I think sceptics’ work will be mostly done when there is a strong general tendency towards a habitual “will to find out,” instead of the currently prevalent “will to believe,” to borrow Russell’s phrases.  That is mostly a function of upbringing from earliest childhood.  Schooling also plays a role, albeit a somewhat smaller one, but the habit of asking probing questions needs to be inculcated as early as possible in a person’s life.  At the same time, the ability to recognise trustworthy sources of information is crucial.

When, or rather, if we ever get to that point with a sufficient proportion of humanity for it to become self-sustaining I simply can’t guess.  Part of the problem is that interference in the upbringing of others’ children is a taboo, except in the most egregious cases, and by the time children start attending school, much of the damage has already been done.

'Luthon64
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mdg
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« Reply #5 on: March 04, 2010, 10:17:26 AM »

Quote from: Sentinel
So... is it any different for me to want people to think like me, when the very thing I am resisting is not to be forced to think like others?

I don't want to try and make people think like me, I want them to understand WHY I don't think like them and WHY I shouldn't be faced with their way of thinking in every aspect of my life.

The only way to perhaps start changing the way people think is to get religion out of schools altogether and to teach children critical thinking. Also, critical thinking begins with the parents and should be taught at home too.
 
Religion should only be permitted in churches, period.

But I don't think that a sceptic's job will ever be done, people are still far too gullible and willing to believe silly things.
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Sentinel
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« Reply #6 on: March 04, 2010, 10:36:24 AM »

I think sceptics’ work will be mostly done when there is a strong general tendency towards a habitual “will to find out,” ...  That is mostly a function of upbringing from earliest childhood  ... but the habit of asking probing questions needs to be inculcated as early as possible in a person’s life.
That reminds me of the little boy that was at the age where children ask hundreds of questions. As Parents sometimes do, the Father ignored most of the annoying questions and answered with "I don't know" each time.

After a while, the boy got a bit worried and asked his Father if he minds all the questions.

The Father replied: "No, not at all, how else are you going to learn!"

Part of the problem is that interference in the upbringing of others’ children is a taboo, except in the most egregious cases, and by the time children start attending school, much of the damage has already been done.
So we need to target Parents to be? Sounds like a difficult cycle to break then.

We resist the "sheep syndrome" and are generally casted out and labled as godless and rebellious.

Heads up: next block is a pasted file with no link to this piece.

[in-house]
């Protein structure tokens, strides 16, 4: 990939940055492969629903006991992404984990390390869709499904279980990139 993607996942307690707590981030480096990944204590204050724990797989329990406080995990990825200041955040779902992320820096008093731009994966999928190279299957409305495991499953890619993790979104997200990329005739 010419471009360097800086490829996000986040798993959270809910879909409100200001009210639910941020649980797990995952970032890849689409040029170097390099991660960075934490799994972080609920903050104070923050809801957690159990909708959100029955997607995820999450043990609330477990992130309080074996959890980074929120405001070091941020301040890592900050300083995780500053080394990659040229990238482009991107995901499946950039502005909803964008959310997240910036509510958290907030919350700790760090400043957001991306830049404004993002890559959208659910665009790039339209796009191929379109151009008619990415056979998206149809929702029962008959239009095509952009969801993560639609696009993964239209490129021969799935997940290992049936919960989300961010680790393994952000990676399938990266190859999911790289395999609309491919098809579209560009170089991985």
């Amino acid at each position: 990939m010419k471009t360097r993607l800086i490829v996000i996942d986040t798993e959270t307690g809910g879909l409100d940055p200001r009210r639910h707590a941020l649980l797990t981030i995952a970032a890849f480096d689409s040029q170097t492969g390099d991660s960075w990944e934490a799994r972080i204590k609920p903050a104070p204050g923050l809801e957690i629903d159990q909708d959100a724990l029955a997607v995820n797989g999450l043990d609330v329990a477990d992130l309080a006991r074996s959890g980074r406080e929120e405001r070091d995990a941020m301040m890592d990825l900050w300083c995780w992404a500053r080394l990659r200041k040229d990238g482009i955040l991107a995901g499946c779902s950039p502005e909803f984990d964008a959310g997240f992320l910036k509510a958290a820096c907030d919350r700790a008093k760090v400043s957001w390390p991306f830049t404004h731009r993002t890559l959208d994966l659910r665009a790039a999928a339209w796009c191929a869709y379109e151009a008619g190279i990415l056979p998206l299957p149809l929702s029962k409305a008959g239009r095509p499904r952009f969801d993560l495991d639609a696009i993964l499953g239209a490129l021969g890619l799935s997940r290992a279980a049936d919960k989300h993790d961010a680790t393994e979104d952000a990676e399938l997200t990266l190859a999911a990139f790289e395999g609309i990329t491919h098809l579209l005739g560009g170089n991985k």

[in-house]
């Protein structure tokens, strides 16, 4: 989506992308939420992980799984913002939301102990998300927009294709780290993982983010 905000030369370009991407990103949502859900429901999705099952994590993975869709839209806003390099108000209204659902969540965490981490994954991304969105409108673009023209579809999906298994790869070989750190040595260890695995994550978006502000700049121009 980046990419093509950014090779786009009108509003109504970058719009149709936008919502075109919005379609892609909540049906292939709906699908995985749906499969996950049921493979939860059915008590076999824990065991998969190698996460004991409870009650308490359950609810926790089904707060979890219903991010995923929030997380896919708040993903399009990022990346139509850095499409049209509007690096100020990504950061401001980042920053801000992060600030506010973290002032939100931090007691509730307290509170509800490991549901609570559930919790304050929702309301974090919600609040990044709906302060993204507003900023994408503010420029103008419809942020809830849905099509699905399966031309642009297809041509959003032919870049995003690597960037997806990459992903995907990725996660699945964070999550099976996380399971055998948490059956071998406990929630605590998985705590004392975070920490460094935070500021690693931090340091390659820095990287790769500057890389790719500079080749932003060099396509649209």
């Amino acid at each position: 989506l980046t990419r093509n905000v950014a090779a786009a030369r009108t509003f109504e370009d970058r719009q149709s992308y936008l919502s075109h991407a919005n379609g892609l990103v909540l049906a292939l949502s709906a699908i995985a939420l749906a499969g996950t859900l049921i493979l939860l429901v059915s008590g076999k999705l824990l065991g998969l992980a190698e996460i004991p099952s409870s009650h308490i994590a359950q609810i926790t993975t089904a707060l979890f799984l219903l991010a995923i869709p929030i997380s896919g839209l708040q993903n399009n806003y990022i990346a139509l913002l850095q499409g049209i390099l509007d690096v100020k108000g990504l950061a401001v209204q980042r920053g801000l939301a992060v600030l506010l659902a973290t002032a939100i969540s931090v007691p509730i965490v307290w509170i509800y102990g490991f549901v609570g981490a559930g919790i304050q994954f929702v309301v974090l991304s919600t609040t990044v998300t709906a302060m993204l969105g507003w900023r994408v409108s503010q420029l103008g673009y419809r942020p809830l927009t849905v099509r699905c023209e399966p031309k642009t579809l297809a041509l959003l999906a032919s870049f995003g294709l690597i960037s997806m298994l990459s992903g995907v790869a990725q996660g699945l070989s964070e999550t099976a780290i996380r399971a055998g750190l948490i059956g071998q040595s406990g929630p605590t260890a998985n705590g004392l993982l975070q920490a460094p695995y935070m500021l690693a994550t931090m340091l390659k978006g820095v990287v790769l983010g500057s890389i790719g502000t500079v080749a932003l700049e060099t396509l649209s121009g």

Or an........ ATHEIST!

An acquaintance of mine met a woman and told me that it didn't work out, because it turned out that she was a lesbian, bipolar, vegetarian and an atheist. In jest, I asked which one of the four was the worst deal breaker. He thought about it for a while, but didn't answer me.
I bet he couldn't decide between the fact that she's not attracted to men and the fact that she doesn't believe in God.

To get back on track... Is there some way we could unite likeminded people and come up with a plan of action? I know forums like this one is a great start, but in my experience, if something does not gel with a person's already established belief system, they wont read it or want to understand it properly. It's the same as my inability to read countless Bible verses regurgitated or copy/pasted during discussions.
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StevoMuso
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« Reply #7 on: March 04, 2010, 13:34:01 PM »

Is there some way we could unite likeminded people and come up with a plan of action? I know forums like this one is a great start, but in my experience, if something does not gel with a person's already established belief system, they wont read it or want to understand it properly. It's the same as my inability to read countless Bible verses regurgitated or copy/pasted during discussions.
This is why I started Religion-Free Africa. Once it's established I intend to send letters in to newspapers and other media, giving rational comment on some of the credulous crap being published. For example: after our discussion here regarding this farce of a Moral Code for SA, I wanted to put something together (with many of the comments from this forum included) and send a letter to the Sunday Times. It's a small thing, but it's a start. Maybe this kind of thing will spark debate. Who knows? All I know is that if I (or anyone else for that matter) write to a newspaper as a representative of RFA it gives more credibility to the letter.

Any more ideas?